The Absence Epidemic By Howard Bloom

Thomas S. Dee, an education professor at Stanford University, has just released the results of a study he carried out in partnership with the Associated Press.  The study’s topic is student absenteeism in 40 states, and the results are disturbing.

The Dee study concludes that 6.5 million students are chronic absentees.  They are absent more than one in ten days of the school year.  What’s worse, in seven states, chronic absenteeism has doubled since the days before Covid.

Over 50% of students are chronic absentees in states like Alaska and New Mexico. Almost 50% are chronically absent in Washington DC. And in New York City, where I live, 55% of 12th graders are chronically absent.  More than half.

But that’s just the tip of the iceberg.  As you already know, our students are doing miserably compared to our global competitors. For example, on the Northwest Evaluation Association’s NWEA Scale, China’s students lead the world with an average test score of 592.

Students in the United States, on the other hand, score an abysmal 478. Which means our kids are behind China’s kids by a whopping 114 points. That’s a lag of nearly 24%.

Our student test results were bad coming out of the pandemic two years ago.  But this year they are even worse.

Our lag in the global educational competition is serious stuff.  It is stuff we normally blame on our schools.  After all, our education budget as a percentage of GDP is below the global average, which means our investment in education is less than roughly 80 other nations.

But are our schools really to blame for the fact that fewer and fewer kids show up?  Maybe not.  We pay teachers an average of $66,397 a year.  That’s much more than the income of the average American worker.  22% more.

We have more teachers per student than China, the world leader in student achievement.   China has 23 students for every teacher.  We have the luxury of only 15 students per teacher. Our classes are smaller, so our student outcomes should be better. And so should our rates of attendance.

If the problem is not our teachers or our schools, what can account for such poor learning and such poor attendance?  The answer may lie in a dilemma in Arizona.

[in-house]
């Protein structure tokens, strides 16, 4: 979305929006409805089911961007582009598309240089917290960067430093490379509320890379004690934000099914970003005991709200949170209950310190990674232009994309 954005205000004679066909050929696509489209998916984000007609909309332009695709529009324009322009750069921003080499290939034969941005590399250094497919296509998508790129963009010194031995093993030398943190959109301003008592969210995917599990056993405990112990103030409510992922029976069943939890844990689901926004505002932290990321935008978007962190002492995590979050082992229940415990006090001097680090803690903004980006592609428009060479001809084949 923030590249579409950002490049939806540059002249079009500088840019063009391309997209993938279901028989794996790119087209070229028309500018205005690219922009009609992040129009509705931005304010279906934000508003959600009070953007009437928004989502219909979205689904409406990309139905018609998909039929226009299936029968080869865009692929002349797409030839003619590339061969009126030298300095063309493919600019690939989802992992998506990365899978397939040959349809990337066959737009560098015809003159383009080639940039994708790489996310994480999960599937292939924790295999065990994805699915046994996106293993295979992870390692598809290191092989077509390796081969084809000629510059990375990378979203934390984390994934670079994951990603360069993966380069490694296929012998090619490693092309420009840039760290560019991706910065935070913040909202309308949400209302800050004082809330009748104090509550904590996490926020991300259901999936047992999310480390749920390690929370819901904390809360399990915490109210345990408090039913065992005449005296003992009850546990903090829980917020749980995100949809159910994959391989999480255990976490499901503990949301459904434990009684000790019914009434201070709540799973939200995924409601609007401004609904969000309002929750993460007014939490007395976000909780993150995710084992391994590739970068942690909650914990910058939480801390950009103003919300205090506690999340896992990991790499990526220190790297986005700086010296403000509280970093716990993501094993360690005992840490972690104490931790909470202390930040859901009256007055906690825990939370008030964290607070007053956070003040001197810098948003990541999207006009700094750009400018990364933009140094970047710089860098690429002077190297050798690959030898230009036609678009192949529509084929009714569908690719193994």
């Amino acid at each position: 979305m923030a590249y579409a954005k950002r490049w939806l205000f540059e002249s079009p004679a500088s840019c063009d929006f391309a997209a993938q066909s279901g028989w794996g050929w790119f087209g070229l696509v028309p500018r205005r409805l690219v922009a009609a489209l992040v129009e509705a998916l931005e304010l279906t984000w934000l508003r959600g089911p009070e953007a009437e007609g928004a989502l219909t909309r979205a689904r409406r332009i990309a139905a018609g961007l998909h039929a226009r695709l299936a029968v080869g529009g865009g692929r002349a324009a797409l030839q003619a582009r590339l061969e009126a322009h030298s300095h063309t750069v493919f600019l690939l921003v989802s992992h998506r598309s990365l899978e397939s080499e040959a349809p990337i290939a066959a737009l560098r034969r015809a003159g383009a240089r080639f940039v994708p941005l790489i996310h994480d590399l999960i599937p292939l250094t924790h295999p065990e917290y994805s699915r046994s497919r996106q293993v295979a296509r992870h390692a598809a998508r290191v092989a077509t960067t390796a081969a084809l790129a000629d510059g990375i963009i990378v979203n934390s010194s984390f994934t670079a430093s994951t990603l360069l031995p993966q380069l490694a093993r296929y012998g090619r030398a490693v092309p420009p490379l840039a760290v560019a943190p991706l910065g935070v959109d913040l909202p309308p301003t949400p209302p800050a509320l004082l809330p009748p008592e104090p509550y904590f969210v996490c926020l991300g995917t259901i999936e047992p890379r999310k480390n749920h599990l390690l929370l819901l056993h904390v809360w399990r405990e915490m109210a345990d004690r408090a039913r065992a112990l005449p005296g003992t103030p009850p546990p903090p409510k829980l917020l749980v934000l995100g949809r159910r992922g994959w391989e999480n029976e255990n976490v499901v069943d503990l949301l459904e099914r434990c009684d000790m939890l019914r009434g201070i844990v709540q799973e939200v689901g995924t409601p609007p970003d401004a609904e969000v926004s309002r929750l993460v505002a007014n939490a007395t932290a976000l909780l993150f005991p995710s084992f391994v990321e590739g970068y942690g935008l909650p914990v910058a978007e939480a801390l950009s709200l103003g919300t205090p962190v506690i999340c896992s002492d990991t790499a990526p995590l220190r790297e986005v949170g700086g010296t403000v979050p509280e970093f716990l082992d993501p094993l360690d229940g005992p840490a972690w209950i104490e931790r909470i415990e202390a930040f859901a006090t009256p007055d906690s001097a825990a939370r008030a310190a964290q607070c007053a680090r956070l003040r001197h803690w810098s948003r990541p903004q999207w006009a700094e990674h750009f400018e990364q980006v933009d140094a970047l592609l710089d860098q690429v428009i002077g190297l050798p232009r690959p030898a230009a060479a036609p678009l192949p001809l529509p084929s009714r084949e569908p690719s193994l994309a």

A year ago, Congress passed the CHIPS Act, part of a Biden policy to bring computer microchip supply chains back from China to the United States. The world’s leader in microchip production is Taiwan Semiconductor Manufacturing Company, better known as TSMC.  The Biden administration convinced TSMC to build a $12 billion chip plant in Arizona. There’s only one hitch.  TSMC can’t find enough workers with the skills it takes to build the Arizona factory.  Why?

The problem is not our poor student grasp of math and reading. TSMC’s Taiwan executives say the obstacle is something radically different.

The obstacle is our culture.   Americans are too soft and spoiled to provide the sort of work that modern chipmaking demands. Americans are not willing to work long hours and to show up for duty on an hour’s notice.

We have developed what some call a therapeutic-culture, a couch culture, a coddling culture.  A culture in which our failures of will are excused and we are not told that we have to steel ourselves and keep on going, but instead that we have to spill our woes to a mental health worker.

And that lack of discipline may be behind more than just one chip-maker’s America problem.  It may be behind poor school attendance.


Thomas S. Dee, Higher Chronic Absenteeism Threatens Academic Recover) from the COVID-19 Pandemic, National Center for Education Statistics,


Howard Bloom of the Howard Bloom Institute has been called the Einstein, Newton, and Freud of the 21st century by Britain’s Channel 4 TV.  One of his seven books–Global Brain—was the subject of a symposium thrown by the Office of the Secretary of Defense including representatives from the State Department, the Energy Department, DARPA, IBM, and MIT.  His work has been published in The Washington Post, The Wall Street Journal, Wired, Psychology Today, and the Scientific American.  He does news commentary at 1:06 am Eastern Time every Wednesday night on 545 radio stations on Coast to Coast AM.  For more, see

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